“I was extremely depressed, and feeling totally lost,” he recalls. “Basketball had been my ticket for almost my whole life, and suddenly it was gone. I was a wreck for a long time before I finally pulled out of it.”
But even though he felt like he was drifting aimlessly, haplessly searching for a new direction in life, his talents as a singer and a songwriter were starting to emerge and grow in leaps and bounds.
In his early 20s, Antonio's talents as a singer and songwriter had developed to a degree where he felt comfortable performing in various venues in and around the area. Antonio released two independent CDs, one in 1999, and a second in 2000. When a copy of one of those projects found its way into the hands of contemporary Christian/rap pioneer Toby Mac of the group dc Talk, also co-owner of one of that genre's preeminent labels, he was mightily impressed.
Mac, based in Nashville , contacted Antonio and told him to drop by his office whenever he was in town. That association led to Antonio landing five cuts on an album by the hit act, the Katinas, in 2001, and upped his visibility in the Nashville creative community and music business considerably. More than 40 cuts by other name artists, including Stacie Orrico, and Darlene McCoy's “Fallen In Love” from the hit soundtrack, “Tyler Perry's Diary of a Mad Black Woman,” as well as Antonio's own finely honed skills as an artist and produce, made an artist project of his own an inevitability, leading steadily and surely to Days of My Life.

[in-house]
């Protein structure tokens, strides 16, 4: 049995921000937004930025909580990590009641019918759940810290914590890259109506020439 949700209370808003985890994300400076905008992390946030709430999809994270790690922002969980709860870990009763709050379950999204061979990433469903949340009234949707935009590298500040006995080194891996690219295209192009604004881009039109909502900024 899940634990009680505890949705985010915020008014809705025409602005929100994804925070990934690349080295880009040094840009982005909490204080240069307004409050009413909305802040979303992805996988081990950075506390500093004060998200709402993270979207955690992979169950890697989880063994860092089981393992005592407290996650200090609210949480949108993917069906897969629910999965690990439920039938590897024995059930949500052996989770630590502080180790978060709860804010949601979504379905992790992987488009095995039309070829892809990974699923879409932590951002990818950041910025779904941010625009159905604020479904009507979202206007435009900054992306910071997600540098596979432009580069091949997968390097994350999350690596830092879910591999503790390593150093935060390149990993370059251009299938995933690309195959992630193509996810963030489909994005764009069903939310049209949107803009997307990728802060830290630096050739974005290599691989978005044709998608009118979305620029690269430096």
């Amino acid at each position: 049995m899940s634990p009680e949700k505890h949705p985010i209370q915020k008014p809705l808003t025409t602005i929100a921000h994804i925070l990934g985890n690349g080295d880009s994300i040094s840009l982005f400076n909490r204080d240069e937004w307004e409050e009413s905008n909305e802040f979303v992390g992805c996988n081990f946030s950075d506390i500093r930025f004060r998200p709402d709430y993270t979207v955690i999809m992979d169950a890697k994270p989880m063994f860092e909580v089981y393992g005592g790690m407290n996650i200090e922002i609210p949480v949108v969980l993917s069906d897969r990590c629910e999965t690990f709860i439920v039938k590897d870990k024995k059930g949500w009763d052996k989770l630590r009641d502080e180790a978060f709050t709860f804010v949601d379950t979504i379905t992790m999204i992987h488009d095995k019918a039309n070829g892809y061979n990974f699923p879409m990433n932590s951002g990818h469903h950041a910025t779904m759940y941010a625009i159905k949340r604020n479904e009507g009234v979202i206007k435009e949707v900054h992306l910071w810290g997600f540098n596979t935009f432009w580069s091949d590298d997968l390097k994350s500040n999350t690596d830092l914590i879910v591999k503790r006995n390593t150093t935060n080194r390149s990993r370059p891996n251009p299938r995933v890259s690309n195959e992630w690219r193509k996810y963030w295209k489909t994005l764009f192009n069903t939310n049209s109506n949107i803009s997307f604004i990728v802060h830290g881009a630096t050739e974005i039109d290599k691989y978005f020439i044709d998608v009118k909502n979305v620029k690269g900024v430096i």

As Antonio steps onto the platform he's now been given, his thoughts run to what he can do not only to help other artists, but to broaden the range of today's musical categorizations, and diffuse some of the definitions that put limits on artists' creativity.
“I'd really like to help create opportunities for other urban artists who right now might feel like they don't stand a chance in this business,” says Antonio. “Any success I have is something way bigger than me. I don't even want it to be about me. I want it to be about opening doors…the same kind of doors that have been opened to me.
“I want to write and sing about the things I go through, and a lot of people go through,” he concludes. “I know, and I think it's clear in my songs, that and at the end of the day, Who's in control, and Who's going to get me through. And that gives me the freedom to look at, and live in, and write about all the aspects of His creation.”
Or, you could simply say, real music about real life.